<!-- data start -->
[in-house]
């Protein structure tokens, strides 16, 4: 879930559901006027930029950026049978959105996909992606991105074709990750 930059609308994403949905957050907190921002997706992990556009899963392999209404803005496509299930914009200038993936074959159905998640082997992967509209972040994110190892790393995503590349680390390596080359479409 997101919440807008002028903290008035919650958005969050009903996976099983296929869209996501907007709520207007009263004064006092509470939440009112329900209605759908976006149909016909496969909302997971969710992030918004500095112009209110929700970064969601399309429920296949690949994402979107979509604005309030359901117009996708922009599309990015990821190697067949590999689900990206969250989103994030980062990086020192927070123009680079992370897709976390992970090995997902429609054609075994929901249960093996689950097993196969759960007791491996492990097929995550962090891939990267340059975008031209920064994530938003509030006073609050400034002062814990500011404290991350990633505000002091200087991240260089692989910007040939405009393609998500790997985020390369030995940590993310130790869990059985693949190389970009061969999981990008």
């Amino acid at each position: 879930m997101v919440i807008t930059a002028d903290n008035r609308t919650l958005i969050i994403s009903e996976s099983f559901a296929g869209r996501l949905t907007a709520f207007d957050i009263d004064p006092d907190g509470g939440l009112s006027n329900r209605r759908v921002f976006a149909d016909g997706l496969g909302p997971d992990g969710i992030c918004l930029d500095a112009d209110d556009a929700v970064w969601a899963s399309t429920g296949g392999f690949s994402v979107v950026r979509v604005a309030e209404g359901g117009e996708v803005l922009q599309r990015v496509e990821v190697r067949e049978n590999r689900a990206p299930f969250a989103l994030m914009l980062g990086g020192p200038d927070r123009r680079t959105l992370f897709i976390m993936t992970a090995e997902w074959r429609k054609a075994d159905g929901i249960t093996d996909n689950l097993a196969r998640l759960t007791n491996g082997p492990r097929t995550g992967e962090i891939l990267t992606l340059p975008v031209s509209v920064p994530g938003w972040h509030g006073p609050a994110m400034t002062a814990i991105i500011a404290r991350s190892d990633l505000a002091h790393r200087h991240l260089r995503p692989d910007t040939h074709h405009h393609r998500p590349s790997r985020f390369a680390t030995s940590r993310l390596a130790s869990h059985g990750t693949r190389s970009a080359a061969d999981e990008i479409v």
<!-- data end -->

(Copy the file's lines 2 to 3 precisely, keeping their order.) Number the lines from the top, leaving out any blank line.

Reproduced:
């Protein structure tokens, strides 16, 4: 879930559901006027930029950026049978959105996909992606991105074709990750 930059609308994403949905957050907190921002997706992990556009899963392999209404803005496509299930914009200038993936074959159905998640082997992967509209972040994110190892790393995503590349680390390596080359479409 997101919440807008002028903290008035919650958005969050009903996976099983296929869209996501907007709520207007009263004064006092509470939440009112329900209605759908976006149909016909496969909302997971969710992030918004500095112009209110929700970064969601399309429920296949690949994402979107979509604005309030359901117009996708922009599309990015990821190697067949590999689900990206969250989103994030980062990086020192927070123009680079992370897709976390992970090995997902429609054609075994929901249960093996689950097993196969759960007791491996492990097929995550962090891939990267340059975008031209920064994530938003509030006073609050400034002062814990500011404290991350990633505000002091200087991240260089692989910007040939405009393609998500790997985020390369030995940590993310130790869990059985693949190389970009061969999981990008």
């Amino acid at each position: 879930m997101v919440i807008t930059a002028d903290n008035r609308t919650l958005i969050i994403s009903e996976s099983f559901a296929g869209r996501l949905t907007a709520f207007d957050i009263d004064p006092d907190g509470g939440l009112s006027n329900r209605r759908v921002f976006a149909d016909g997706l496969g909302p997971d992990g969710i992030c918004l930029d500095a112009d209110d556009a929700v970064w969601a899963s399309t429920g296949g392999f690949s994402v979107v950026r979509v604005a309030e209404g359901g117009e996708v803005l922009q599309r990015v496509e990821v190697r067949e049978n590999r689900a990206p299930f969250a989103l994030m914009l980062g990086g020192p200038d927070r123009r680079t959105l992370f897709i976390m993936t992970a090995e997902w074959r429609k054609a075994d159905g929901i249960t093996d996909n689950l097993a196969r998640l759960t007791n491996g082997p492990r097929t995550g992967e962090i891939l990267t992606l340059p975008v031209s509209v920064p994530g938003w972040h509030g006073p609050a994110m400034t002062a814990i991105i500011a404290r991350s190892d990633l505000a002091h790393r200087h991240l260089r995503p692989d910007t040939h074709h405009h393609r998500p590349s790997r985020f390369a680390t030995s940590r993310l390596a130790s869990h059985g990750t693949r190389s970009a080359a061969d999981e990008i479409v």